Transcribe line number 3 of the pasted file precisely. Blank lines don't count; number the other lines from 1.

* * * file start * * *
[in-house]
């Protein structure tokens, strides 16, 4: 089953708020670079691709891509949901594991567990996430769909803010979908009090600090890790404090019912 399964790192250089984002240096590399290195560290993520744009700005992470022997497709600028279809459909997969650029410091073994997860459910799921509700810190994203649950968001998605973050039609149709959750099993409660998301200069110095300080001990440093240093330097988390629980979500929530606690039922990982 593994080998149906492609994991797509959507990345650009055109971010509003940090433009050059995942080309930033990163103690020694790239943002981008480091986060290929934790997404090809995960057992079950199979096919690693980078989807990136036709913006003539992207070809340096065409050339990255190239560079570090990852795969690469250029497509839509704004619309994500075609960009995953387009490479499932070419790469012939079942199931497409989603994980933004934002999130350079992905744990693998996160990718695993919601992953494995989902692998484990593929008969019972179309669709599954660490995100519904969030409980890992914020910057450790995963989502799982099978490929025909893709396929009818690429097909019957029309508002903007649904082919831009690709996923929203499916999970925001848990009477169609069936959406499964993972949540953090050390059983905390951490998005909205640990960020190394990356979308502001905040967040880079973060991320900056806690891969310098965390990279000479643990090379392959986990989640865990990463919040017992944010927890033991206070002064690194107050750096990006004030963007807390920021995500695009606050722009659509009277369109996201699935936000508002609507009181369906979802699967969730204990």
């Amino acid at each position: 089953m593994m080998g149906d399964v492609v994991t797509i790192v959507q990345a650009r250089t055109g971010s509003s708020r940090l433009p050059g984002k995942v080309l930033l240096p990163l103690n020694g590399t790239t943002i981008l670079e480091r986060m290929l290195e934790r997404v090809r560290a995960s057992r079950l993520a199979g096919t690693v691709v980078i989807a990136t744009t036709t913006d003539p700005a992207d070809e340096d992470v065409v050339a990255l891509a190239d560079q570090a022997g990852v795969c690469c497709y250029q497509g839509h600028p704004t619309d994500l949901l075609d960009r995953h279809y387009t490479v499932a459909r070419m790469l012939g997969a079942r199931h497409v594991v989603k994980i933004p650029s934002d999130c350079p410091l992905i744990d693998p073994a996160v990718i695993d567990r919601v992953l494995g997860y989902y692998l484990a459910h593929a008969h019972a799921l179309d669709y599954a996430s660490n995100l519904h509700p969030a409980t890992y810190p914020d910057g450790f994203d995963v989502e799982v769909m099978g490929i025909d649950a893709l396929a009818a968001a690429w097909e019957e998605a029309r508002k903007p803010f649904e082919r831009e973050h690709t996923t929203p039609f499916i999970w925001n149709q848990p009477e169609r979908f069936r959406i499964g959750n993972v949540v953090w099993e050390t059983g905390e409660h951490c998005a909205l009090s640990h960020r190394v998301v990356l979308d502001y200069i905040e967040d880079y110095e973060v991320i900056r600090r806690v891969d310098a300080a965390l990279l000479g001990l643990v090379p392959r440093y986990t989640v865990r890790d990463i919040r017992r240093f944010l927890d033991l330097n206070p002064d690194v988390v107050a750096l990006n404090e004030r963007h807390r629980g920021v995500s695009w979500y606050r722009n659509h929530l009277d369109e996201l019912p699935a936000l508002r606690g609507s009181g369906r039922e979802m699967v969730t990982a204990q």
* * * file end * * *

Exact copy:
């Amino acid at each position: 089953m593994m080998g149906d399964v492609v994991t797509i790192v959507q990345a650009r250089t055109g971010s509003s708020r940090l433009p050059g984002k995942v080309l930033l240096p990163l103690n020694g590399t790239t943002i981008l670079e480091r986060m290929l290195e934790r997404v090809r560290a995960s057992r079950l993520a199979g096919t690693v691709v980078i989807a990136t744009t036709t913006d003539p700005a992207d070809e340096d992470v065409v050339a990255l891509a190239d560079q570090a022997g990852v795969c690469c497709y250029q497509g839509h600028p704004t619309d994500l949901l075609d960009r995953h279809y387009t490479v499932a459909r070419m790469l012939g997969a079942r199931h497409v594991v989603k994980i933004p650029s934002d999130c350079p410091l992905i744990d693998p073994a996160v990718i695993d567990r919601v992953l494995g997860y989902y692998l484990a459910h593929a008969h019972a799921l179309d669709y599954a996430s660490n995100l519904h509700p969030a409980t890992y810190p914020d910057g450790f994203d995963v989502e799982v769909m099978g490929i025909d649950a893709l396929a009818a968001a690429w097909e019957e998605a029309r508002k903007p803010f649904e082919r831009e973050h690709t996923t929203p039609f499916i999970w925001n149709q848990p009477e169609r979908f069936r959406i499964g959750n993972v949540v953090w099993e050390t059983g905390e409660h951490c998005a909205l009090s640990h960020r190394v998301v990356l979308d502001y200069i905040e967040d880079y110095e973060v991320i900056r600090r806690v891969d310098a300080a965390l990279l000479g001990l643990v090379p392959r440093y986990t989640v865990r890790d990463i919040r017992r240093f944010l927890d033991l330097n206070p002064d690194v988390v107050a750096l990006n404090e004030r963007h807390r629980g920021v995500s695009w979500y606050r722009n659509h929530l009277d369109e996201l019912p699935a936000l508002r606690g609507s009181g369906r039922e979802m699967v969730t990982a204990q």